"I should know what I am doing by now."
"Everyone else is so together."
If those two sentences resonate with you, firstly know this: you are not alone. Then read on ...
As Baby Care author and parenting expert Pinky McKay told Feed Play Love host Shevonne Hunt, new parenthood inspires some of our worst feelings of fear and inadequacy.
But there is a light at the end of the tunnel.
"So many people feel as though they’re failing at something," says Pinky. “And I know that everyone finds it hard to admit it - especially within your mothers or parenting groups.”
Everyone has a challenge to face
The reality is that even if the mum next door looks and sounds like things at her place are going well, it's probably a lot more complicated than she'd like to admit.
"I can tell you everyone is crying in the shower at some point," Pinky reassures us. "Things feel like a mess because life changes so dramatically when you have a baby. But it’s not a mess. You just need time to adjust (and then readjust) when baby’s routine changes.”
You don't have to wave the white flag
Surrender is key to this process, says Pinky - but not giving up.
“Surrender is not about waving the white flag and giving up - it's about acceptance. You can try and wish your way out of what is happening and make [things] different, but really, accepting that you are enough and this is how things are is a better way to get through it.”
Acknowledging that your baby is an unpredictable creature (they all are) is the first step.
“We don’t like unpredictability and so we try to fit our babies into our old life, or fit the outline of a routine we’ve read about in baby books … We also might feel resentful of our lost sleep,” says Pinky.
“Babies pick up on their mother’s energy, so it’s just as important to them that you find a way to step out of the stress.”
Remind yourself that it’s okay to relax
"Sometimes it's okay to just stay in your PJs and sit around all day and maybe watch Netflix with your baby! It’s okay to just drop everything and walk away from it for a while," Pinky believes.
"As soon as you feel rested enough, all the things you’ve put off will be waiting there for you. This chaos you feel you’re experiencing is just part of early parenting, accepting it is key to getting through it."
At particularly difficult times, Pinky suggests saying this mantra to yourself:
I need to slow down right now.
Everything else will still be there when I come back to it.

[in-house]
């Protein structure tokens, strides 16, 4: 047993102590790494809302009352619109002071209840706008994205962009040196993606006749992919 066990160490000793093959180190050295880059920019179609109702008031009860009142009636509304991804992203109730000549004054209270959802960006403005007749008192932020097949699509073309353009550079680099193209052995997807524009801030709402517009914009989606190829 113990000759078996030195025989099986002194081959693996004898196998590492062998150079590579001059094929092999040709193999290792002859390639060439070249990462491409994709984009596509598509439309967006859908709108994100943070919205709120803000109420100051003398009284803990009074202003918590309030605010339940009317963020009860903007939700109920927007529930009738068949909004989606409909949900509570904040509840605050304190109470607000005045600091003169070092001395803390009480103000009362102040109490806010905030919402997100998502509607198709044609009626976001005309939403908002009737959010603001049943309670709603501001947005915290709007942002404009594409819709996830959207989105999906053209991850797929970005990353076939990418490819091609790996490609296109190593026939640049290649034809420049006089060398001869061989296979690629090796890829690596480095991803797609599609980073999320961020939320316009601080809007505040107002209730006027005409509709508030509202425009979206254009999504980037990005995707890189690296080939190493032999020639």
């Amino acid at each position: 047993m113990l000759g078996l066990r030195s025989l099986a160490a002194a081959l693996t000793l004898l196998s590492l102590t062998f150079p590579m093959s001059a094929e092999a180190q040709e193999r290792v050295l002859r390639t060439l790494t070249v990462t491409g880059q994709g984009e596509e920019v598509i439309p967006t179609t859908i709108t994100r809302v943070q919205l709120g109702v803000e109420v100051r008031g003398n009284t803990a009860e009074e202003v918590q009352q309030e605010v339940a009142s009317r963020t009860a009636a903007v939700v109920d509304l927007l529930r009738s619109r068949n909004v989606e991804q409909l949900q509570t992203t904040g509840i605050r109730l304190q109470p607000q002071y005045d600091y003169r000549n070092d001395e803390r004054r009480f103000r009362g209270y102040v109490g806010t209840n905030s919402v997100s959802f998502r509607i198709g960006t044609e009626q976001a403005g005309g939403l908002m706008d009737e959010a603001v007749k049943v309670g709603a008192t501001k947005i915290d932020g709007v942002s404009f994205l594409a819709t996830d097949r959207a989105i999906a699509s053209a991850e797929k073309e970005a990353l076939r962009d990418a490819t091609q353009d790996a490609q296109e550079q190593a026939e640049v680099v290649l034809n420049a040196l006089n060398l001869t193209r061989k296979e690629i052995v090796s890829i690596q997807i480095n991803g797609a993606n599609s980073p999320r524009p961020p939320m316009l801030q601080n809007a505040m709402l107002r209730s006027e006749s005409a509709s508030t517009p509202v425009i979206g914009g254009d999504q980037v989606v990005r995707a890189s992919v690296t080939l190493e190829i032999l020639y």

Parenting vs information overload
A mother of five children, Pinky had her babies across three different decades - the '70s, '80s and '90s.
“With my first four kids in the '70s and '80s, there was a lot less guilt and a lot less self-doubt when it came to parenting. You were just trusted to get on with it,” she says.
“But when I had my last baby in the '90s, that’s when the internet first appeared and suddenly there was so much more information accessible. That’s when we began to lose confidence in ourselves as mothers, and our instinct.”
Learn how to listen to yourself
Pinky admits that circumventing the pressure and the judgement from others in regard to your own style of parenting is hard in the early years.
She recommends focusing on three things to stay in touch with your instincts and yourself:
- Only do what you can.
- Does it feel safe?
- Does it feel right for me and my baby?
Pinky also recommends that women who have any big emotions about the way their birth process unfolded get in touch with a GP or counsellor.
"You can go into a lot of questioning around your body when something doesn’t go right with your birth and maybe even your breastfeeding. Giving birth and motherhood is an intrinsic part of our sexuality, and we can feel threatened if things don't go to plan," says Pinky.
"Maybe you feel a sense of regret or failure, or ask yourself what you could have done to get a different result. Reaching out for help is a sign that you care and you’re doing a great job and that you just need a bit of help right now.”
And that is something every new mother needs to hear.
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